LOUISVILLE, June 6, (AFP): The family of late boxing legend Muhammad Ali and the city of Louisville on Monday prepared for his public funeral later this week, which organizers said “The Greatest” helped plan himself as a “last statement” to the world.
Former president Bill Clinton and comedian Billy Crystal are among those due to speak Friday at the public memorial in a sports arena in the Kentucky hometown of the three-time world heavyweight champion.
The charismatic Ali, a dazzling fighter and outspoken civil rights activist who became one of the 20th century’s most towering figures, died last Friday at age 74 after health problems complicated by a long battle with Parkinson’s disease.
The service will be preceded by an Islamic prayer service and family funeral on Thursday, organizers said.
The following day, Ali’s coffin — which arrived in Louisville on Sunday aboard a private plane, accompanied by his wife and other relatives — will be paraded through the streets of Louisville, so fans from around the world can say goodbye.
“The message that we’ll be sending out is not our message, this was really designed and intended by the Champ himself to be his last statement to the people of planet Earth,” Islamic studies scholar Timothy Gianotti told reporters in Louisville.
“The love and the reverence and inclusivity that we are going to experience over the coming days is really a reflection of his message.”
Turkish President Recep Tayyip Erdogan will attend Friday’s ceremonies and has asked to speak, family spokesman Bob Gunnell said.
In Turkey, a presidential source told AFP: “We confirm that the president will travel to Louisville, Kentucky to attend boxing legend Muhammad Ali’s funeral. He leaves Wednesday evening.”
“Everything we’re doing here was blessed by Muhammad Ali and was requested,” Gunnell said.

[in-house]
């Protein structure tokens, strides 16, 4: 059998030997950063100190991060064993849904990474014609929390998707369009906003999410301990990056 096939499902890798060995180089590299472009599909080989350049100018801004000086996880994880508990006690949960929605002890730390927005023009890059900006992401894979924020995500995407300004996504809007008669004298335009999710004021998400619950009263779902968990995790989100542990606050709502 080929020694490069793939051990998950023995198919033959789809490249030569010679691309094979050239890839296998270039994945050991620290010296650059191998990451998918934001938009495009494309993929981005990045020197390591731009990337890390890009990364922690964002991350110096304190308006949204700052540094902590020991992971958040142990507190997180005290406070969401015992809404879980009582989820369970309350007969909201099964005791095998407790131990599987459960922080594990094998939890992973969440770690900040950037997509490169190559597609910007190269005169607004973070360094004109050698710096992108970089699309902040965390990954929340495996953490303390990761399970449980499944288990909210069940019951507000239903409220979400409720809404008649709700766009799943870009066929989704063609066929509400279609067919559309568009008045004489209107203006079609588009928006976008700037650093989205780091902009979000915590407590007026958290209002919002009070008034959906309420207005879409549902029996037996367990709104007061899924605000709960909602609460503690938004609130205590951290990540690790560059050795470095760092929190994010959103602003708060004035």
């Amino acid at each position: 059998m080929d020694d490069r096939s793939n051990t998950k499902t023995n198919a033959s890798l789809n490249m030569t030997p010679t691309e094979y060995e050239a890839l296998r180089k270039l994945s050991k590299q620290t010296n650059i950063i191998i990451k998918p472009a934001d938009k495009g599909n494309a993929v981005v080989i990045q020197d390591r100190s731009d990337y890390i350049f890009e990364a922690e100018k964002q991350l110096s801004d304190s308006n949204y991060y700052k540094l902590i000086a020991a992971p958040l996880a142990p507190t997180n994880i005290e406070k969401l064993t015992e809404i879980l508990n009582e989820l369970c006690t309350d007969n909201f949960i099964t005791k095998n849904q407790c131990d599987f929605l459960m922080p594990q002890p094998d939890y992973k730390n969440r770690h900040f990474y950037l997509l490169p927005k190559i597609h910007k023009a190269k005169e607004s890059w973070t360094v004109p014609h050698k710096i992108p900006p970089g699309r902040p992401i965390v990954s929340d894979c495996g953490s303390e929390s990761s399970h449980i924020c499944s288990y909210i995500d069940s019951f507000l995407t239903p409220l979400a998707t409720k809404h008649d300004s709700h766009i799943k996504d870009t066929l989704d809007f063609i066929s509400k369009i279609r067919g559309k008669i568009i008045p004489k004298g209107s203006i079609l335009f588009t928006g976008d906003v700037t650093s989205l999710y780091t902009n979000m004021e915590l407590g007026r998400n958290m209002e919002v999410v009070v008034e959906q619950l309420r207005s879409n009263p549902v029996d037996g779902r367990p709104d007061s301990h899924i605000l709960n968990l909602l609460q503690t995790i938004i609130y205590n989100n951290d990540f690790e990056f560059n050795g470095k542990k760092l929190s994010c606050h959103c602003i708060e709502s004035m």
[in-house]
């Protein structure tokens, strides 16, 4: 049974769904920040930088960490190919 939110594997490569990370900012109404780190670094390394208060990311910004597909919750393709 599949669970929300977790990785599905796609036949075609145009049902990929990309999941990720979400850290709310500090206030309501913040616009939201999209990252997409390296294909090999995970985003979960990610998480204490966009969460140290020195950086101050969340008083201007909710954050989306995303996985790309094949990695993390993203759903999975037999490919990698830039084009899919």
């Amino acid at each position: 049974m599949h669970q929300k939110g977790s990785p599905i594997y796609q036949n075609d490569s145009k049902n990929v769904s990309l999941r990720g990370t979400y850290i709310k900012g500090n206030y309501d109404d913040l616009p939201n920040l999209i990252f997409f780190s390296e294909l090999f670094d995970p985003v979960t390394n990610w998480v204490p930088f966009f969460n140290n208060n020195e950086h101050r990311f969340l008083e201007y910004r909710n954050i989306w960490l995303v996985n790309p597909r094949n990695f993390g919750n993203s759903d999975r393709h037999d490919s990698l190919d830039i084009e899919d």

“He wanted the memorial service to reflect his life and how he lived. He wanted everyone to be able to attend. He was the people’s champ and so he wanted that memorial service to reflect that.”
The official cause of Ali’s death was septic shock due to unspecified natural causes.
Gunnell said Ali had sought medical attention for a cough, but his condition rapidly deteriorated. He was admitted to a hospital in the Phoenix suburb of Scottsdale, where he had lived for several years with his wife Lonnie.
Ali’s family ultimately removed him from life support on Friday, Gunnell said.
“I’m obviously really sad. But I have been sad for a long time, just watching my father struggling with Parkinson’s disease,” Ali’s daughter Laila, who followed in his footsteps into the boxing ring, told ABC’s “Good Morning America.”
“I have comfort in knowing that he’s not suffering anymore,” she said in comments aired Monday.
Louisville Mayor Greg Fischer called Ali “a supernatural figure who crossed all kinds of boundaries, from athletics to arts, to humanitarian activities, from black to white, from Christians to Islam, and he belongs to the world.”
“There will be people coming from all over,” he told AFP on Sunday, saying the city was prepared to welcome massive crowds.
Ali’s career stretched from 1960 to 1981 and he retired with a record of 56-5, including such historic bouts as the “Rumble in the Jungle” against George Foreman in 1974 in Kinshasa, capital of the Democratic Republic of Congo (formerly Zaire).
“He hit me with a quick one-two, knocked me down to the canvas and my whole life changed,” Foreman told CNN of the epic “Rumble.”
“I was devastated,” he said. “Little did I know I would make the best friend I ever had in my life.”
Other defining moments of Ali’s career included two knockouts of Sonny Liston and his rivalry with Joe Frazier.
Ali — born Cassius Marcellus Clay Jr on January 17, 1942 — dazzled fans with slick moves in the ring and his wit and engaging persona outside it.
He famously said he could “float like a butterfly, sting like a bee.”
He took the name of Muhammad Ali after converting to Islam in 1964, soon after he had stunned the sport by claiming the world title with a monumental upset of Liston.
Ali’s refusal to serve in the Vietnam War saw him prosecuted for draft evasion, and led to him being effectively banned for boxing for three years of his prime. The US Supreme Court overturned his conviction for draft dodging in 1971.
Ali held firm to his beliefs and eventually earned accolades as a civil rights activist.
He received the highest US civilian honor, the Presidential Medal of Freedom, in 2005 and was chosen to light the Olympic torch in 1996, his hands trembling due to Parkinson’s — a poignant moment for the sports world.
Ali will be buried at Cave Hill Cemetery in Louisville.